Now, if it's just a case of acknowledgement - as you suppose - who then ordains the good season when men can acknowledge and accept? I say God does. Can you refute this scripturally? I purposely haven't given scripture to emphasize my point mainly because there is just so many verses, and I would not treat you - my elder and wiser brother - with such implied disrespect (for I know you are familiar with all of them). Yet the more I read scripture the more I discover that man is helplessly and hoplessly dead, blinded by Satan, and his spirit must be supernaturally quickened, with man's only independant function being able to choose that which God has already put within his grasp. Anything beyond this, I feel, diminishes the absolute sovereignity of God and places man in a position where he plays a graceless role in the redemptive process. Since all the unregenerate live in a realm of separated, spiritual darkness (I hope you won't argue that), blinded and manipulated by principalities yielding more authority than fallen man, an even greater authority than that of the blinding principality must come forth to restore sight and liberate the prisoner from spiritual darkness. Only God can give sight to the blind; man cannot will himself to see into this dimension, for his spirit-eye has been put out by sin (think of Ulysses and the Cyclopes) and he has no authority or ability to "see" God or love a God he is dead to. He must be quickened by grace, and given the option to exercise the measure of faith already given unto to him.

I believe the prevalence of Jesus' sight restoration miracles in the New Testament were illustrations in the physical of what he would continue to do in the spiritual throughout the ages. By grace, through faith. And any measure of faith a man might have is also accredited to God. I lovingly propose that men cannot get saved without God first drawing them to Christ. And unregenerate man cannot love or accept or comprehend (in the spiritual) that which he intrinsically hates and rejects and is blinded to without God first sovereignly opening his heart and revealing His redemptive love by the Spirit. Now, after God opens the heart, I believe the opportunity is there to embrace or reject the light of truth. In this sense, I do agree with you. But I believe that God, through grace, gives men "windows" of opportunity to repent, where pardon and light are freely offered, and men are left to "choose life or death" - though the occasion to choose, in itself, is a sovereign work of grace. What would you call this type of theology?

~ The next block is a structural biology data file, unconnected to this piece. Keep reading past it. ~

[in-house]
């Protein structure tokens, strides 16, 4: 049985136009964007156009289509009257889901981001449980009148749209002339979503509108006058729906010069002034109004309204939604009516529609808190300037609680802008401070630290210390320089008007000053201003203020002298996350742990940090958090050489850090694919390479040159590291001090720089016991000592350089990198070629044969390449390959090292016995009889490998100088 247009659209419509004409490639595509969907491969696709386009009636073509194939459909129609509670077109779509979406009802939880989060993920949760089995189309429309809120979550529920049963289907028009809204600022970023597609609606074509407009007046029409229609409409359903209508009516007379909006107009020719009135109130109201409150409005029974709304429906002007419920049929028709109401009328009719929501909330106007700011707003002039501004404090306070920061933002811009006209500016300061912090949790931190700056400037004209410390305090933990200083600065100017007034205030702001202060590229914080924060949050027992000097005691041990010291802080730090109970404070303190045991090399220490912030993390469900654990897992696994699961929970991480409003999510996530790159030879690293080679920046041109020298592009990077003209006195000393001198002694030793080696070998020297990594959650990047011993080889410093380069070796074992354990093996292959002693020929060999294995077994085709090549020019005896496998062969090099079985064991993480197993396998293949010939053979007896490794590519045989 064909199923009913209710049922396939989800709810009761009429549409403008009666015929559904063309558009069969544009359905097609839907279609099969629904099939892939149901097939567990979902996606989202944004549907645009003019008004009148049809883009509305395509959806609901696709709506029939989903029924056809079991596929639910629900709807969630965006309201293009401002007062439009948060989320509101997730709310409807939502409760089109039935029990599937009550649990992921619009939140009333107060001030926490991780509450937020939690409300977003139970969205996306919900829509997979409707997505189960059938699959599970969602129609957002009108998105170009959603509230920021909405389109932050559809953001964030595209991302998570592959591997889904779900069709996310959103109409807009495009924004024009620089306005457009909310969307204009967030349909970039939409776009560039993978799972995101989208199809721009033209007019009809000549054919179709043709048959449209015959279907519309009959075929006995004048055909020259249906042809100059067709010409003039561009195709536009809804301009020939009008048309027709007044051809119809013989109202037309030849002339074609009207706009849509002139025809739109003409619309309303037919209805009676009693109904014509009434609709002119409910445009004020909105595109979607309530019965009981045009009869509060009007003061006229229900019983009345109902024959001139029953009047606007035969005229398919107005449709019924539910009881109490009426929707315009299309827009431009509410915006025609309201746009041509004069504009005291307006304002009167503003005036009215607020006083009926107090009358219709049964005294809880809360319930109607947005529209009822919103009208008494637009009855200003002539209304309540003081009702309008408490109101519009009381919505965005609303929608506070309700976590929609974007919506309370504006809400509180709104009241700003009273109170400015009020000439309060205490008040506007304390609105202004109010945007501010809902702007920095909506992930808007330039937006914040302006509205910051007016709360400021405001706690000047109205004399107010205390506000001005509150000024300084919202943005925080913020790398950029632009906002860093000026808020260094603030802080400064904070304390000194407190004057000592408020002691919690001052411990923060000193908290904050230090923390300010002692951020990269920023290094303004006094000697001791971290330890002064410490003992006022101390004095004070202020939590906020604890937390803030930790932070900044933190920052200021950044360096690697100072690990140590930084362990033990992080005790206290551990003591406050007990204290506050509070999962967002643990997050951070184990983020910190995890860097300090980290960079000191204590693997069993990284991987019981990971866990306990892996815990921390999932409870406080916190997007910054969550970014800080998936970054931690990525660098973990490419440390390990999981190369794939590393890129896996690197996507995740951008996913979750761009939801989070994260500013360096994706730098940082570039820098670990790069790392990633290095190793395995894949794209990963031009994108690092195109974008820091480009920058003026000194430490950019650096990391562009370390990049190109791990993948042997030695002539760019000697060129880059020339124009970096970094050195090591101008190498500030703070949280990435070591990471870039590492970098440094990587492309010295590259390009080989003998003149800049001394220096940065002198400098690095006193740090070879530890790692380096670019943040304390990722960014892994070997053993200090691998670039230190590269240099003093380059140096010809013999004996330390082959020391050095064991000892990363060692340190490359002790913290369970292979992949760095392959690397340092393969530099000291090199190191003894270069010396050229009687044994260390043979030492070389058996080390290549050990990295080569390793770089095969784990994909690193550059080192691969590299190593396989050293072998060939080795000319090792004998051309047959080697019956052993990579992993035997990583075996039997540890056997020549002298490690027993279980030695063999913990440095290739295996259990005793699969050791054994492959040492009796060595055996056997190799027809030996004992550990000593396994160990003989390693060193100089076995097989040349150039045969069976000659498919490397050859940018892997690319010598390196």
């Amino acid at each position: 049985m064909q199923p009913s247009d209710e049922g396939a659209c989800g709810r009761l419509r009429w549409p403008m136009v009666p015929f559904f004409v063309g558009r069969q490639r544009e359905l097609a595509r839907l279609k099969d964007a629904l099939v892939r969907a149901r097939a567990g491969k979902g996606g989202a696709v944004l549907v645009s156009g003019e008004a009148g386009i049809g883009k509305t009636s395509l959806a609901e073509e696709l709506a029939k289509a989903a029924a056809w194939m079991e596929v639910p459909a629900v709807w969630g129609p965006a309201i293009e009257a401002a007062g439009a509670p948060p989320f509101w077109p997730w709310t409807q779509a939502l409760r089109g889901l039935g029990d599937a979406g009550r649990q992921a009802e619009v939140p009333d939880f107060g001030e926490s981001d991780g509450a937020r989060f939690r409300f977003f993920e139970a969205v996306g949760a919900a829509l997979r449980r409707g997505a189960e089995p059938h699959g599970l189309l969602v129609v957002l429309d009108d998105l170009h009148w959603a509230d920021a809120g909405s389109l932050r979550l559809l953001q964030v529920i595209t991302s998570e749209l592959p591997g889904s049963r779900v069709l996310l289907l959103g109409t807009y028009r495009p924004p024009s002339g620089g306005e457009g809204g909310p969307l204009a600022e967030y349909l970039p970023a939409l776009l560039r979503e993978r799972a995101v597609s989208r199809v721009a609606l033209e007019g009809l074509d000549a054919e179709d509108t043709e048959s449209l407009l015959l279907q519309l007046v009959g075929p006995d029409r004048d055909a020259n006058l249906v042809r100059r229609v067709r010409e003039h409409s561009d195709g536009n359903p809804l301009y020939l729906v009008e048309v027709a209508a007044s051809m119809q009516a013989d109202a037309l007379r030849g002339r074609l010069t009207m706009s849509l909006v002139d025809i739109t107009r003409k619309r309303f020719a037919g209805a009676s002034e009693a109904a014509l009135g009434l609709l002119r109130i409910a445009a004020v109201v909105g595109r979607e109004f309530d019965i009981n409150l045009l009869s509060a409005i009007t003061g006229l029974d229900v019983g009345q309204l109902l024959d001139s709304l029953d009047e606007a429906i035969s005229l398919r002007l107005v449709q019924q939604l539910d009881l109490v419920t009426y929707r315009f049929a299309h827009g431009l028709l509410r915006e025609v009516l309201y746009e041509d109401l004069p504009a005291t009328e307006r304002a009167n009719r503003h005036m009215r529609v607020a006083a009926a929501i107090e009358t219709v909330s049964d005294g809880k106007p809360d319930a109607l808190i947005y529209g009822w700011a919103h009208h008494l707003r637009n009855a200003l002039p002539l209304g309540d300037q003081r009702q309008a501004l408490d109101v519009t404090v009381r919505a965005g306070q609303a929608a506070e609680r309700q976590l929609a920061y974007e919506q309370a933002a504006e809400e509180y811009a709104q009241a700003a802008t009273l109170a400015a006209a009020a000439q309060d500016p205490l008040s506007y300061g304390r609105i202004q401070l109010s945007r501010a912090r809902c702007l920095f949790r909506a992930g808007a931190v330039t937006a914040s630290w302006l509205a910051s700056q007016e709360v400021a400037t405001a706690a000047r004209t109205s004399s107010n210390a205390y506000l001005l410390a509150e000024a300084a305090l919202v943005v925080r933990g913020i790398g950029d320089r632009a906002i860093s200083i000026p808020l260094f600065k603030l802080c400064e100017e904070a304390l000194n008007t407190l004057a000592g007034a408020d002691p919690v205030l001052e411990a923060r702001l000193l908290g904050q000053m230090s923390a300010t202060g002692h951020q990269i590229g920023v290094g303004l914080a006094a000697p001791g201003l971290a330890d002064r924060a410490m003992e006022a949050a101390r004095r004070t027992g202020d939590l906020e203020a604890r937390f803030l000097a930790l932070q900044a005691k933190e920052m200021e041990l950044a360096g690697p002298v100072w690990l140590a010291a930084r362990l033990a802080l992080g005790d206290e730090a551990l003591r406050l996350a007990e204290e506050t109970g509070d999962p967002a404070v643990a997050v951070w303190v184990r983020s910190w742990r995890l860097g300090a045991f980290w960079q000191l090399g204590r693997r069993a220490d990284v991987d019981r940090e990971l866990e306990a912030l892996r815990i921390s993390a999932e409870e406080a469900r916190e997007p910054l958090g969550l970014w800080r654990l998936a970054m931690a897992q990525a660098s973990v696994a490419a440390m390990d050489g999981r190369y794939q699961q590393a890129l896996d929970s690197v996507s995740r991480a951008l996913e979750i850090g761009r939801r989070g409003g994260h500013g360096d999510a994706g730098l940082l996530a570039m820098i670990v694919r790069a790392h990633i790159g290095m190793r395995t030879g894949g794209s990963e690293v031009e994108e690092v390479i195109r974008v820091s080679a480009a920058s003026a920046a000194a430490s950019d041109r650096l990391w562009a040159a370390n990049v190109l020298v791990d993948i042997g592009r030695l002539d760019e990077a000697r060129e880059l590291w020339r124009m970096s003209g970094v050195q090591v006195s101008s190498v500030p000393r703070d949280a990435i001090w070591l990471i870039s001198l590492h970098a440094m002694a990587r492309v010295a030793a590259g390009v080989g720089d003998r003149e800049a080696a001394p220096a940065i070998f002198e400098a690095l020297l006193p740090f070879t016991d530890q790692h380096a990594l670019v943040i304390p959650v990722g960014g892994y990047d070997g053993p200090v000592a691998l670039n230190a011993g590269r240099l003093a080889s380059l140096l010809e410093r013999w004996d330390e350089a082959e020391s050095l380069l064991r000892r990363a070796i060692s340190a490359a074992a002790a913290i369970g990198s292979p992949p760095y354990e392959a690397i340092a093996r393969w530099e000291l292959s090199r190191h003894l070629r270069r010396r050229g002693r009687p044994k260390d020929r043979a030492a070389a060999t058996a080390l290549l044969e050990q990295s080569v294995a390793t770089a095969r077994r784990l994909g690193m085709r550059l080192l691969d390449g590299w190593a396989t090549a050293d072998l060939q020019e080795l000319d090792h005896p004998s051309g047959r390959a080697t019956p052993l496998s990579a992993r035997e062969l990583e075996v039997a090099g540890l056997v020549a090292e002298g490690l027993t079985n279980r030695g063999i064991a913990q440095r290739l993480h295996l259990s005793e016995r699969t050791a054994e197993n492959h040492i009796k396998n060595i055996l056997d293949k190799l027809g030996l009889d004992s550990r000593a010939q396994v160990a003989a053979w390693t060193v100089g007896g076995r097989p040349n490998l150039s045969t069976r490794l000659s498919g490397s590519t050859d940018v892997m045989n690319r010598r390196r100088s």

Calminianism? 8-)

Brother, this is why I preach! It's always so mysterious when the Spirit begins brooding over and the Word begins spreading light into the hearts and minds of dead men. Who can tell if God will allow a person to repent and respond to this amazing love through offered pardon? I firmly believe that if men could love God at will, no person in their right mind would opt to perish, unless they were sent there by default, as dying suddenly or whatever. This offered pardon, this free escape from hell would be gobbled up wholesale after a lifetime of luxuriating in sinful pleasures. People would love God on their deathbeds. But is this reality? No! The reality is that men and women, knowing they are going to hell, still curse God as they sink down. Esau sought repentance with tears and couldn't find it.

Dear brother, I am prepared to go scripture by scripture with you, hoping that, if I am wrong and you are right, God will open my eyes to a fuller and more proper understanding of his ways by the tutelage of the Holy Spirit.

Wishing you peace and grace,

Paul


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Paul Frederick West

 2006/11/10 20:03Profile
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 Re: Critique of a prayer

Quote:
Though I would agree with much of the truth in the prayer I am certain God would never use such a means to reach a sinner.


I agree. Frankly I don’t see this as a sinner’s prayer. It is not a humble appeal for redemption, but a monologue of one who is still fighting with God. And that condition, in itself, is not wrong to acknowledge.